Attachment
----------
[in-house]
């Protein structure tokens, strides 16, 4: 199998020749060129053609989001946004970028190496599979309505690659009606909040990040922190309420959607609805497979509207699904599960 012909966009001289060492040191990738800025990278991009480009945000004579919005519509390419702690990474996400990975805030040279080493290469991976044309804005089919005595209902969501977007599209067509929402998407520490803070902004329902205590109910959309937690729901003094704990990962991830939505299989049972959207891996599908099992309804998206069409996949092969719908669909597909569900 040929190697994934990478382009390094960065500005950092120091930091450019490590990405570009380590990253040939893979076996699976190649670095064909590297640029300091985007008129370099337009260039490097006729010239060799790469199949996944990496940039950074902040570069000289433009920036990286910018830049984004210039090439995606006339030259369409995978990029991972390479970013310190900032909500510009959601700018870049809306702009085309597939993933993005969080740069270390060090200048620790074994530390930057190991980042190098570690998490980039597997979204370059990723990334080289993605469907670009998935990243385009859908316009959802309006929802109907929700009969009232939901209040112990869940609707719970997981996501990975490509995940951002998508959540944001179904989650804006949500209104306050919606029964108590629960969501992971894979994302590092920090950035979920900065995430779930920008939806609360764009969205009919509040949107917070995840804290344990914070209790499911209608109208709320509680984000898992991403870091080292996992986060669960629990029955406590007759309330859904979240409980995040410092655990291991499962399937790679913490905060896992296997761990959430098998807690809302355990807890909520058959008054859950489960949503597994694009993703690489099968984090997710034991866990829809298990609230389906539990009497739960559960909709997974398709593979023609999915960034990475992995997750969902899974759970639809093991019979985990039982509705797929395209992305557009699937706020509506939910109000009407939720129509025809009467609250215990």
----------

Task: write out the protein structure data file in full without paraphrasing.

[in-house]
């Protein structure tokens, strides 16, 4: 199998020749060129053609989001946004970028190496599979309505690659009606909040990040922190309420959607609805497979509207699904599960 012909966009001289060492040191990738800025990278991009480009945000004579919005519509390419702690990474996400990975805030040279080493290469991976044309804005089919005595209902969501977007599209067509929402998407520490803070902004329902205590109910959309937690729901003094704990990962991830939505299989049972959207891996599908099992309804998206069409996949092969719908669909597909569900 040929190697994934990478382009390094960065500005950092120091930091450019490590990405570009380590990253040939893979076996699976190649670095064909590297640029300091985007008129370099337009260039490097006729010239060799790469199949996944990496940039950074902040570069000289433009920036990286910018830049984004210039090439995606006339030259369409995978990029991972390479970013310190900032909500510009959601700018870049809306702009085309597939993933993005969080740069270390060090200048620790074994530390930057190991980042190098570690998490980039597997979204370059990723990334080289993605469907670009998935990243385009859908316009959802309006929802109907929700009969009232939901209040112990869940609707719970997981996501990975490509995940951002998508959540944001179904989650804006949500209104306050919606029964108590629960969501992971894979994302590092920090950035979920900065995430779930920008939806609360764009969205009919509040949107917070995840804290344990914070209790499911209608109208709320509680984000898992991403870091080292996992986060669960629990029955406590007759309330859904979240409980995040410092655990291991499962399937790679913490905060896992296997761990959430098998807690809302355990807890909520058959008054859950489960949503597994694009993703690489099968984090997710034991866990829809298990609230389906539990009497739960559960909709997974398709593979023609999915960034990475992995997750969902899974759970639809093991019979985990039982509705797929395209992305557009699937706020509506939910109000009407939720129509025809009467609250215990």